The scoreboard was broken, and so was the game clock.
The Jazz's heart?
It didn't seem to be functioning properly either.
Utah played dead Saturday night at the sold-out Delta Center, never leading in an 99-82 loss to New Jersey that the Nets controlled from the start.
By the end, after New Jersey had led by as many 26 in the second half and numerous stat boards throughout the arena were either frozen or blank, co-captain Raja Bell suggested the 15-30 Jazz — losers of four of their last five games now — should be embarrassed.
"It's not about making shots or missing shots, or who's an All-Star and who's not a d--- All-Star, or who can do whatever," Bell said. "It's just about fighting — and we don't fight. We don't have people that seem like they want to fight.
"I love my teammates, and I would never make it sound like I do something (they don't) — I'm just as bad as everybody else in that respect," added Bell, the lone Jazz scorer in double figures with 20 points. "It's collectively, and it's frustrating because we have enough talent to do it — and we just don't use it."
Bell declined to be more specific, but ranted nonetheless.
"You can't point fingers and say where it's happening," he said. "It's just wanting the game, and standing up to people when they push you around or are knocking somebody on their (rear end) when they come through the paint."
Guys, presumably, like Jersey All-Stars Vince Carter and Jason Kidd.
Carter, playing his first game against the Jazz for New Jersey since arriving via trade with Toronto, merely scored 30 points on 11-of-20 shooting from the field, dished 10 assists and came up two rebounds shy of a triple-double.
Whether it was Jazz All-Star Andrei Kirilenko trying to guard him or co-captain Matt Harpring, Carter had his way all night long, spinning on his dribble, wind-milling a dunk and generally impressing anyone with open eyes.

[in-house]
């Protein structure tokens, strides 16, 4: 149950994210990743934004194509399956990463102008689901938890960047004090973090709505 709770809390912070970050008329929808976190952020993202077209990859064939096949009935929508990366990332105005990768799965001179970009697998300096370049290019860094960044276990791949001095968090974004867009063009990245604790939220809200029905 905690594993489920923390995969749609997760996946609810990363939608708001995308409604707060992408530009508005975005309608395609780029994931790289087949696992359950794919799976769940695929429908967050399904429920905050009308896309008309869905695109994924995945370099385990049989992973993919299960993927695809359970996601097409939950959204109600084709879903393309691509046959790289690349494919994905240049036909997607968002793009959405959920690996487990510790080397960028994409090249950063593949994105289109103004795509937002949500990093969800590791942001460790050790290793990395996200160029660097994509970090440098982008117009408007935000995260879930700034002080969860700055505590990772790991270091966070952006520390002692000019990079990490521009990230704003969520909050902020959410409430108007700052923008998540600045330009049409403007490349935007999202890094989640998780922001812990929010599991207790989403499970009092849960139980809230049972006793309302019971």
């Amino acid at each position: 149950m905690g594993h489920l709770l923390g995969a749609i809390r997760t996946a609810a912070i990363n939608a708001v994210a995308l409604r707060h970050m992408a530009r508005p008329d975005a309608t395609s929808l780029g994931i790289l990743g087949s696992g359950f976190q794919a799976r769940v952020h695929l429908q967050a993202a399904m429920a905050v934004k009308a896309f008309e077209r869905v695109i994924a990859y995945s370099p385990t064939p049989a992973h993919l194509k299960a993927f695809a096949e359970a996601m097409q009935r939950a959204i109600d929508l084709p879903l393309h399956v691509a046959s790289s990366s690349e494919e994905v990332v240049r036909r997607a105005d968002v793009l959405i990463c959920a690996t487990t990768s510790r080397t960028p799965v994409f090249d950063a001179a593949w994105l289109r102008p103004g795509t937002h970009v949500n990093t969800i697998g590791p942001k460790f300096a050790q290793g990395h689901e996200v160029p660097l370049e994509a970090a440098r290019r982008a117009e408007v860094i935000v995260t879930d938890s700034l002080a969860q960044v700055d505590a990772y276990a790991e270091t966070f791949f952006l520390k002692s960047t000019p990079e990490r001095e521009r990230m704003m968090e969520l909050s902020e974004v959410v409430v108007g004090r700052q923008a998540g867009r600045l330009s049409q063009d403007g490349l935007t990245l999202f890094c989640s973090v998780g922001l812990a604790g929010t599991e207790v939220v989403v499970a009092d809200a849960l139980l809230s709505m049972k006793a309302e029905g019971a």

The Jazz had no answer, either, for Kidd, who scored 19 of 5-of-10 floor shooting and doled 10 assists himself.
All five Nets starters scored in double figures as New Jersey shot 52.9 percent from the field, a figure that plummeted after peaking at halftime at 69.4 percent (25-of-36).
The Jazz trailed by 18 at the break, 63-45, in large part because of an 0-for-6 shooting start — Kirilenko, Raul Lopez, Carlos Boozer and Gordan Giricek all came out misfiring — and not so much as one offensive rebound from any starter in the opening half.
"We got off to a horrendous start," Jazz coach Jerry Sloan said. "They did about everything that they could right, and we couldn't do anything hardly at all."
When the clock stopped counting with more than three minutes still remaining — time was kept from there on out at the scorers' table, and announced via the Delta Center's public-address system on each progressively uglier possession — New Jersey's advantage was comfortably into the 20s.
Even without injured and out-for-the-season Olympian Richard Jefferson, the Atlantic Division cellar-dwelling Nets — now 19-26 — easily had their way.
"I think they (the Jazz) felt sorry for themselves every time they (the Nets) made a basket," Sloan said. "Every time they made a tough shot and a 3-point shot we'd drop our head down like, 'Wow, we need help.' "
Perhaps that is because the Jazz could use a boost, somehow, or from someone.
"I think it's totally awful, because we didn't play at all," Kirilenko said. "We just come in and don't play to win.
"Everybody," he added, "should take a look of (themselves)."
At least some in the Utah lockerroom were, and no one looked more humiliated than 20-point scorer Bell.
On a night virtually everything about the Jazz seemed to be damaged, he could not help but sound like a broken record.
"It's embarrassing," Bell said. "I have no excuse.
"I don't know," he added. "I'm at a lack for reasons. The only thing I can keep saying is 'effort.' "